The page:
Advanced Precision Machining

CNC Milling and Machining - Take Care of Your Spindles

[February 16, 2015] As most of the country looks forward to the arrival of spring, the news out of the precision machining industry, and APM's CNC machine shop, continues to look robust. All leading economic indicators and growth factors point to another great year as demand for milling and machining services is forecasted to further increase. In order to maintain a competitive advantage however, CNC machining facilities must still rely on a variety of best management practices to take advantage of the improving economy and boost their bottom line. Without sacrificing quality, service and safety, cost cutting in a machine shop environment is always at the top of the list for owners and managers.

High speed machining equipment is likely the biggest capital investment a shop makes, and its proper care and maintenance is critical to reducing costly downtime, repair bills, and replacement while maintaining throughput and efficiency. Spindles are the lifeblood of CNC milling and CNC turning machines, and no one wants to see production negatively impacted due to poor maintenance practices. Upkeep is a critical component in keeping costs down while running an efficient and money making CNC machine center. Here are a few of our favorite tips to cut down on the number of repairs:


A critical care function you can perform. Maintain lubricants at the OEM recommended levels, keep clean (check for discoloration), and replace according to the suggested maintenance schedule. Daily inspection of oil levels in all operating tanks including; gear boxes, spindle chillers, hydraulic units and central tanks must be adhered to, in addition to ensuring that all spindle bearings are properly lubricated.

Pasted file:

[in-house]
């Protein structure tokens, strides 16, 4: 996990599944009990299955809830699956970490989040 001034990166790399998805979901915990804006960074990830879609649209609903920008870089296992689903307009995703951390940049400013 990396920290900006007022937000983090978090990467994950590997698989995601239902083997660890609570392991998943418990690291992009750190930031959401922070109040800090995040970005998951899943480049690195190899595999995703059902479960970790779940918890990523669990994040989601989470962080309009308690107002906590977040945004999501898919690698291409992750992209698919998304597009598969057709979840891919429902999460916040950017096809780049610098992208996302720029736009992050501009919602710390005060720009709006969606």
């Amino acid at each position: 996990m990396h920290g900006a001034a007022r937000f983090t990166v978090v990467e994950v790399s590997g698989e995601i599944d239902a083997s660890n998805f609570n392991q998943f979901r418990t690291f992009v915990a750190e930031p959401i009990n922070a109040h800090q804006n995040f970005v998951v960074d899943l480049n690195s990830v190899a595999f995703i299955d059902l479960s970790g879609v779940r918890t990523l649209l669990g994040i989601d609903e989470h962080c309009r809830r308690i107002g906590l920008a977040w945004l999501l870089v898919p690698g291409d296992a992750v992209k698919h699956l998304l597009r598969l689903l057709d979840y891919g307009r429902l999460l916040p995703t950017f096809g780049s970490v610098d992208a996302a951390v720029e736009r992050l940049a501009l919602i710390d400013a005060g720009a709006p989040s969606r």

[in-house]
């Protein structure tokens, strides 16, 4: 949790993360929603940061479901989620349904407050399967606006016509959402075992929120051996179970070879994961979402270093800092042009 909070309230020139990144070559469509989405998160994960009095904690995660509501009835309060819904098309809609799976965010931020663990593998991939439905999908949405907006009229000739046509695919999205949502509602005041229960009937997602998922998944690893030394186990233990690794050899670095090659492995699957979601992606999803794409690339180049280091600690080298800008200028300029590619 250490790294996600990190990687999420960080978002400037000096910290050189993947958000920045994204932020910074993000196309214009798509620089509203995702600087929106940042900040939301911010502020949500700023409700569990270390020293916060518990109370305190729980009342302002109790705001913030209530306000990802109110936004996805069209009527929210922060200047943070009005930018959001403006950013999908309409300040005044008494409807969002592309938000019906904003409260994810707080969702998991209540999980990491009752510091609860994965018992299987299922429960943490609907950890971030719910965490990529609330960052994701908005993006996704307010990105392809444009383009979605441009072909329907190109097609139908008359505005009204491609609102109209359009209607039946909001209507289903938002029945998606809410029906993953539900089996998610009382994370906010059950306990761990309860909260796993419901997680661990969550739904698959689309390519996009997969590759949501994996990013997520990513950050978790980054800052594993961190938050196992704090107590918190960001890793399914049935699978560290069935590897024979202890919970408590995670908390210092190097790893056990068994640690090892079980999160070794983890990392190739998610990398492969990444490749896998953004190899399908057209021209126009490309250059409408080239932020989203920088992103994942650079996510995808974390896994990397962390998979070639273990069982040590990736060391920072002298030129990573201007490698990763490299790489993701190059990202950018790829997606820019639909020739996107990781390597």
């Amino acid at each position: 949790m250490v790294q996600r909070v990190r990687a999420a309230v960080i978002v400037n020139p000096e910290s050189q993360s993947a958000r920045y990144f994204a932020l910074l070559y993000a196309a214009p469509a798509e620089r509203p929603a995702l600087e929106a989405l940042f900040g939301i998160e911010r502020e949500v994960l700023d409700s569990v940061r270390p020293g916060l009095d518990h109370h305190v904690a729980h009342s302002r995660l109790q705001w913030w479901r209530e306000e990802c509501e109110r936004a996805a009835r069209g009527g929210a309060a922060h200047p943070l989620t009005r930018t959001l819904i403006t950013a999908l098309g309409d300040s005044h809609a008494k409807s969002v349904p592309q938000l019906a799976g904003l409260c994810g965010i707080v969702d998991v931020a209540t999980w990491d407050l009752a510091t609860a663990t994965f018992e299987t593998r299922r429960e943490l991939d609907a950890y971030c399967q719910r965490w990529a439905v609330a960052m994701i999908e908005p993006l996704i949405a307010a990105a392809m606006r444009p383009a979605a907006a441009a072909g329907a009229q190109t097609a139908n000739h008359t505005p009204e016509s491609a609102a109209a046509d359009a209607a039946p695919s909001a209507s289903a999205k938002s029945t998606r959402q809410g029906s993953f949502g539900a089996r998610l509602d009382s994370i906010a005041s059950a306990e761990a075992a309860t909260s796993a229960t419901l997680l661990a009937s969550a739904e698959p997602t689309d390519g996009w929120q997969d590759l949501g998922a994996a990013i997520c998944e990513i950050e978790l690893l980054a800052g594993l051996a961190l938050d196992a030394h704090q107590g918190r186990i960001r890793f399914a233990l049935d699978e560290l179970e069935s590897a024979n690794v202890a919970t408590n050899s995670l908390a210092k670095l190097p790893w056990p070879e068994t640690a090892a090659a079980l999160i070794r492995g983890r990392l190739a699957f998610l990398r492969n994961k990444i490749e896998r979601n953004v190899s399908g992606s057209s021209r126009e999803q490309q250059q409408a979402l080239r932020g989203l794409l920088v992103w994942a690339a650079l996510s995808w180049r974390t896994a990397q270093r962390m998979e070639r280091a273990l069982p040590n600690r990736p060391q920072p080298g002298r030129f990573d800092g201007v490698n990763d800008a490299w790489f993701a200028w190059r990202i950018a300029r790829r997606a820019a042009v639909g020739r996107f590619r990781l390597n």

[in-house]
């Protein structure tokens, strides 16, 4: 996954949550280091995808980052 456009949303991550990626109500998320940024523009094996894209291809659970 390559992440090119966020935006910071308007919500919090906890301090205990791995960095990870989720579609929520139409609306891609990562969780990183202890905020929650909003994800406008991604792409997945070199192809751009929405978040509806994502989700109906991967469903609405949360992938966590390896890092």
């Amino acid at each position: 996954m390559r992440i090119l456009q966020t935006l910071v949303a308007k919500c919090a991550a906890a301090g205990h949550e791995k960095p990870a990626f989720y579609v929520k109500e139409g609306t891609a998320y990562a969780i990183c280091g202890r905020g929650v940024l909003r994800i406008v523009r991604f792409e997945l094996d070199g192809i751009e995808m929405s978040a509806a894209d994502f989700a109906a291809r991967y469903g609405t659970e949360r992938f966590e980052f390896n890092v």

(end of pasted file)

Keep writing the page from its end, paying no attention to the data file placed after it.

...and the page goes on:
Cooling System

Before powering on any CNC machine, make sure that coolant levels are correct and that strainers are clear of any debris. If so equipped, chiller systems are designed to warn you of a spindle problem; therefore it is critical to ensure that they are running properly. In addition, be certain that your coolant is aimed correctly and not splashing directly on top of the spindle. This can result in damage.

Vibration Levels

If you notice increased vibration or unusual noise, the spindle bearings have become worn out and need replacing (use OEM technicians and/or parts). Keep an eye out, and an ear out, for any triggered alarms on your milling and machining equipment.

Spindle Spring Force

The pull force of the spindle spring is critical to proper CNC machining; it secures the tool holder in the spindle. If this force becomes too weak, excess vibration, runout, and damage to the spindle and machined parts could result. Check the spring force regularly using a "draw bar pull force test". It is also good practice to perform routine runout tests using an OEM recommended spindle test bar.

Avoid Accumulating Chips

When running any CNC milling machine, avoid any accumulation of chips near the end of the spindle. These have a tendency to work their way inside the bearings, limiting their lifetime, resulting in potential damage to the spindle.

To sum up, if you're not producing accurate and quality machined parts, if you notice a rise in operating temperatures, vibration levels or unusual noise, then you have spindle problems. With proper care and regular maintenance, including investment in quality spindles to begin with, you can significantly reduce costly downtime, errors, and repairs. Take care of your most significant investment, and it will take care of your CNC machining operations.

APM is dedicated to manufacturing the highest quality precision parts while providing the best customer service experience in the machine shop business. For additional information or to request a quote, please visit or call 303-776-1910.

About the Author

Gerry Dillon is a co-founder, current owner and certified CNC machinist at Advanced Precision Machining (APM), a full-service machine shop located in Longmont, Colorado. Before making his home in the United States in 2000, Gerry was born and raised on the emerald isle of Ireland and took an interest in milling and machining from an early age, ranking #1 in the Irish National Apprenticeship Program. In 2005, he partnered with his friend and colleague, Kirk Tuesburg, currently APM’s machine shop manager, together launching what’s grown into a leading Colorado machine shop. Gerry brings over 30 years of machining experience to the shop floor, and is certified in all aspects of geometric dimensioning and tolerancing. 



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